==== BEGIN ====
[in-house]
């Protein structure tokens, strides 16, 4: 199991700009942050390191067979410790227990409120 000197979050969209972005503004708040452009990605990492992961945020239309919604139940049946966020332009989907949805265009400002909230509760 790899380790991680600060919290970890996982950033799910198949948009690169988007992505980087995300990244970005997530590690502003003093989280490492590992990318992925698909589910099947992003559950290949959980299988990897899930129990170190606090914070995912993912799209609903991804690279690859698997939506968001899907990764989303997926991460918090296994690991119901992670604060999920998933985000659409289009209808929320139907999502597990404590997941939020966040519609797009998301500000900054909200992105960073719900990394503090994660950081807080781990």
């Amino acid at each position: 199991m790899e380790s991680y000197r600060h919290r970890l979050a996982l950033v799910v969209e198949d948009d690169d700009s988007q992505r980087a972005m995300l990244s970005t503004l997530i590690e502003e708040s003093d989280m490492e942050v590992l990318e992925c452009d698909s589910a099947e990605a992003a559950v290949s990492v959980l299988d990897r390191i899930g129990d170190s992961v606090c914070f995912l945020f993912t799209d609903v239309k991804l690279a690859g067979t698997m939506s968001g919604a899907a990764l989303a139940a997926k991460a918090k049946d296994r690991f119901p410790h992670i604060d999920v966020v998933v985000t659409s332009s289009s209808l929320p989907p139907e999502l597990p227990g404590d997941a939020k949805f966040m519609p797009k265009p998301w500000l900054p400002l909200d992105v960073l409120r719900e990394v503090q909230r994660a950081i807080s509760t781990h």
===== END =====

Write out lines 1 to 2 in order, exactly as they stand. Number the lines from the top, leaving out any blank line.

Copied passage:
[in-house]
């Protein structure tokens, strides 16, 4: 199991700009942050390191067979410790227990409120 000197979050969209972005503004708040452009990605990492992961945020239309919604139940049946966020332009989907949805265009400002909230509760 790899380790991680600060919290970890996982950033799910198949948009690169988007992505980087995300990244970005997530590690502003003093989280490492590992990318992925698909589910099947992003559950290949959980299988990897899930129990170190606090914070995912993912799209609903991804690279690859698997939506968001899907990764989303997926991460918090296994690991119901992670604060999920998933985000659409289009209808929320139907999502597990404590997941939020966040519609797009998301500000900054909200992105960073719900990394503090994660950081807080781990």